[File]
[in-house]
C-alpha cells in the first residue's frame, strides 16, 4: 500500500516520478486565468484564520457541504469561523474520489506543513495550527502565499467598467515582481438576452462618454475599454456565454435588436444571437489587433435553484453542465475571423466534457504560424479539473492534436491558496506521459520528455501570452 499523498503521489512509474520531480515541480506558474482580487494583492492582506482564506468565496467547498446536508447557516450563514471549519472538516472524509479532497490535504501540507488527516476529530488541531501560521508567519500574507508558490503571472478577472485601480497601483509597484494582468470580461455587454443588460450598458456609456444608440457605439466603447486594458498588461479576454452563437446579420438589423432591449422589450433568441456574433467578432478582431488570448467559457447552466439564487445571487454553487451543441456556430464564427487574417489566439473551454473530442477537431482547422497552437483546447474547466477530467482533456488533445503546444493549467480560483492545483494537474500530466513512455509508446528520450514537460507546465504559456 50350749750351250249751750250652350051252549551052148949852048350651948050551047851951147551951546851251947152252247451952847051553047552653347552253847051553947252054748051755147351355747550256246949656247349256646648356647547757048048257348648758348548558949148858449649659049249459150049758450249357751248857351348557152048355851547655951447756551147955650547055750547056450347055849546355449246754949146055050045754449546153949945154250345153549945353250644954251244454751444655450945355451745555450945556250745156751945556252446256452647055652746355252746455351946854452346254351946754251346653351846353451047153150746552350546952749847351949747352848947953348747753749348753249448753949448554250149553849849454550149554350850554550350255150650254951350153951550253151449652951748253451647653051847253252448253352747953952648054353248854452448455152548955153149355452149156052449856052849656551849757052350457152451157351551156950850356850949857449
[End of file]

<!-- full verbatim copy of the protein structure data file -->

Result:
[in-house]
C-alpha cells in the first residue's frame, strides 16, 4: 500500500516520478486565468484564520457541504469561523474520489506543513495550527502565499467598467515582481438576452462618454475599454456565454435588436444571437489587433435553484453542465475571423466534457504560424479539473492534436491558496506521459520528455501570452 499523498503521489512509474520531480515541480506558474482580487494583492492582506482564506468565496467547498446536508447557516450563514471549519472538516472524509479532497490535504501540507488527516476529530488541531501560521508567519500574507508558490503571472478577472485601480497601483509597484494582468470580461455587454443588460450598458456609456444608440457605439466603447486594458498588461479576454452563437446579420438589423432591449422589450433568441456574433467578432478582431488570448467559457447552466439564487445571487454553487451543441456556430464564427487574417489566439473551454473530442477537431482547422497552437483546447474547466477530467482533456488533445503546444493549467480560483492545483494537474500530466513512455509508446528520450514537460507546465504559456 50350749750351250249751750250652350051252549551052148949852048350651948050551047851951147551951546851251947152252247451952847051553047552653347552253847051553947252054748051755147351355747550256246949656247349256646648356647547757048048257348648758348548558949148858449649659049249459150049758450249357751248857351348557152048355851547655951447756551147955650547055750547056450347055849546355449246754949146055050045754449546153949945154250345153549945353250644954251244454751444655450945355451745555450945556250745156751945556252446256452647055652746355252746455351946854452346254351946754251346653351846353451047153150746552350546952749847351949747352848947953348747753749348753249448753949448554250149553849849454550149554350850554550350255150650254951350153951550253151449652951748253451647653051847253252448253352747953952648054353248854452448455152548955153149355452149156052449856052849656551849757052350457152451157351551156950850356850949857449